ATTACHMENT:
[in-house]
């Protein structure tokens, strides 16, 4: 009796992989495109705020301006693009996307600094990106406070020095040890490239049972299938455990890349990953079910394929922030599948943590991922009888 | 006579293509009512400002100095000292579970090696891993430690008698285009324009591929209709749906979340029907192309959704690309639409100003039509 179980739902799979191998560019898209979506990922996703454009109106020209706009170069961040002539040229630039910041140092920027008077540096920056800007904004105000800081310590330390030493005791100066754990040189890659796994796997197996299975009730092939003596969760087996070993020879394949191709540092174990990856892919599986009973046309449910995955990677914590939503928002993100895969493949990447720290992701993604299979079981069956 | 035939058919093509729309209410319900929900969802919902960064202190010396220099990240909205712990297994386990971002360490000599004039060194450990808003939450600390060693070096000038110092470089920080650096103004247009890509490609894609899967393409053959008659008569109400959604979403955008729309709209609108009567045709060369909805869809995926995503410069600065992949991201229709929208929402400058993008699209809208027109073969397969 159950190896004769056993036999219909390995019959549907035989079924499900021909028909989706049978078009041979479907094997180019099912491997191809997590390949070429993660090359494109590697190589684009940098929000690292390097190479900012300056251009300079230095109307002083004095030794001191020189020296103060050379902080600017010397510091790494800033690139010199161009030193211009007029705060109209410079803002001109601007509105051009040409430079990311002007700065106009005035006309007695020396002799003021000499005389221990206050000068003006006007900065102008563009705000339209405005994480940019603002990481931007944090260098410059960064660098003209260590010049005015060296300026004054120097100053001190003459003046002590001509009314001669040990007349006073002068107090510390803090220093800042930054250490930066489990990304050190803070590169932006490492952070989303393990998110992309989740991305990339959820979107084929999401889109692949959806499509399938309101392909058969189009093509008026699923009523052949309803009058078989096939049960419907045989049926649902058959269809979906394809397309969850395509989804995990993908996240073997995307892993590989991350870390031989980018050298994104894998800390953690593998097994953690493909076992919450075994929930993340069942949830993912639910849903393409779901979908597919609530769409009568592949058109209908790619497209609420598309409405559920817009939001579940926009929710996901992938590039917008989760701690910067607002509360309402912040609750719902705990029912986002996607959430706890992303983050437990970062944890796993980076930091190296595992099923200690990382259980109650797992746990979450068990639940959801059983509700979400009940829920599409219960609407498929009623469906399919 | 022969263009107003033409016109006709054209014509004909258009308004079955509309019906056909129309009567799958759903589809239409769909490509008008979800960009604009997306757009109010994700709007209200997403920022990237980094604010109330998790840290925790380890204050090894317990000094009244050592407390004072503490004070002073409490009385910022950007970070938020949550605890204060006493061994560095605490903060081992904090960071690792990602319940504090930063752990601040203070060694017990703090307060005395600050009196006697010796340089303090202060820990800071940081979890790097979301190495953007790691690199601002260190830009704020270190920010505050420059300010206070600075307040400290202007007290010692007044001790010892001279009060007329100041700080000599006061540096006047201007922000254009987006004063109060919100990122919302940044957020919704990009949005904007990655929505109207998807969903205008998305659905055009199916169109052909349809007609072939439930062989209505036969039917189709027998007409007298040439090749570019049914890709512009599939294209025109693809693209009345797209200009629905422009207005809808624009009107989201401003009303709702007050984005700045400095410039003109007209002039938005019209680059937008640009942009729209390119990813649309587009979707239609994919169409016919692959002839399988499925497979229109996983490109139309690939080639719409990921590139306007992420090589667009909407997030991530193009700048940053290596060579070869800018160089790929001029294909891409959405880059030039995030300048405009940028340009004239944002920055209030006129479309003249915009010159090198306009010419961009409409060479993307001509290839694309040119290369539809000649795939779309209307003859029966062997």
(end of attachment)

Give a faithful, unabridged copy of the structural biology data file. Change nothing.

[in-house]
């Protein structure tokens, strides 16, 4: 009796992989495109705020301006693009996307600094990106406070020095040890490239049972299938455990890349990953079910394929922030599948943590991922009888 | 006579293509009512400002100095000292579970090696891993430690008698285009324009591929209709749906979340029907192309959704690309639409100003039509 179980739902799979191998560019898209979506990922996703454009109106020209706009170069961040002539040229630039910041140092920027008077540096920056800007904004105000800081310590330390030493005791100066754990040189890659796994796997197996299975009730092939003596969760087996070993020879394949191709540092174990990856892919599986009973046309449910995955990677914590939503928002993100895969493949990447720290992701993604299979079981069956 | 035939058919093509729309209410319900929900969802919902960064202190010396220099990240909205712990297994386990971002360490000599004039060194450990808003939450600390060693070096000038110092470089920080650096103004247009890509490609894609899967393409053959008659008569109400959604979403955008729309709209609108009567045709060369909805869809995926995503410069600065992949991201229709929208929402400058993008699209809208027109073969397969 159950190896004769056993036999219909390995019959549907035989079924499900021909028909989706049978078009041979479907094997180019099912491997191809997590390949070429993660090359494109590697190589684009940098929000690292390097190479900012300056251009300079230095109307002083004095030794001191020189020296103060050379902080600017010397510091790494800033690139010199161009030193211009007029705060109209410079803002001109601007509105051009040409430079990311002007700065106009005035006309007695020396002799003021000499005389221990206050000068003006006007900065102008563009705000339209405005994480940019603002990481931007944090260098410059960064660098003209260590010049005015060296300026004054120097100053001190003459003046002590001509009314001669040990007349006073002068107090510390803090220093800042930054250490930066489990990304050190803070590169932006490492952070989303393990998110992309989740991305990339959820979107084929999401889109692949959806499509399938309101392909058969189009093509008026699923009523052949309803009058078989096939049960419907045989049926649902058959269809979906394809397309969850395509989804995990993908996240073997995307892993590989991350870390031989980018050298994104894998800390953690593998097994953690493909076992919450075994929930993340069942949830993912639910849903393409779901979908597919609530769409009568592949058109209908790619497209609420598309409405559920817009939001579940926009929710996901992938590039917008989760701690910067607002509360309402912040609750719902705990029912986002996607959430706890992303983050437990970062944890796993980076930091190296595992099923200690990382259980109650797992746990979450068990639940959801059983509700979400009940829920599409219960609407498929009623469906399919 | 022969263009107003033409016109006709054209014509004909258009308004079955509309019906056909129309009567799958759903589809239409769909490509008008979800960009604009997306757009109010994700709007209200997403920022990237980094604010109330998790840290925790380890204050090894317990000094009244050592407390004072503490004070002073409490009385910022950007970070938020949550605890204060006493061994560095605490903060081992904090960071690792990602319940504090930063752990601040203070060694017990703090307060005395600050009196006697010796340089303090202060820990800071940081979890790097979301190495953007790691690199601002260190830009704020270190920010505050420059300010206070600075307040400290202007007290010692007044001790010892001279009060007329100041700080000599006061540096006047201007922000254009987006004063109060919100990122919302940044957020919704990009949005904007990655929505109207998807969903205008998305659905055009199916169109052909349809007609072939439930062989209505036969039917189709027998007409007298040439090749570019049914890709512009599939294209025109693809693209009345797209200009629905422009207005809808624009009107989201401003009303709702007050984005700045400095410039003109007209002039938005019209680059937008640009942009729209390119990813649309587009979707239609994919169409016919692959002839399988499925497979229109996983490109139309690939080639719409990921590139306007992420090589667009909407997030991530193009700048940053290596060579070869800018160089790929001029294909891409959405880059030039995030300048405009940028340009004239944002920055209030006129479309003249915009010159090198306009010419961009409409060479993307001509290839694309040119290369539809000649795939779309209307003859029966062997």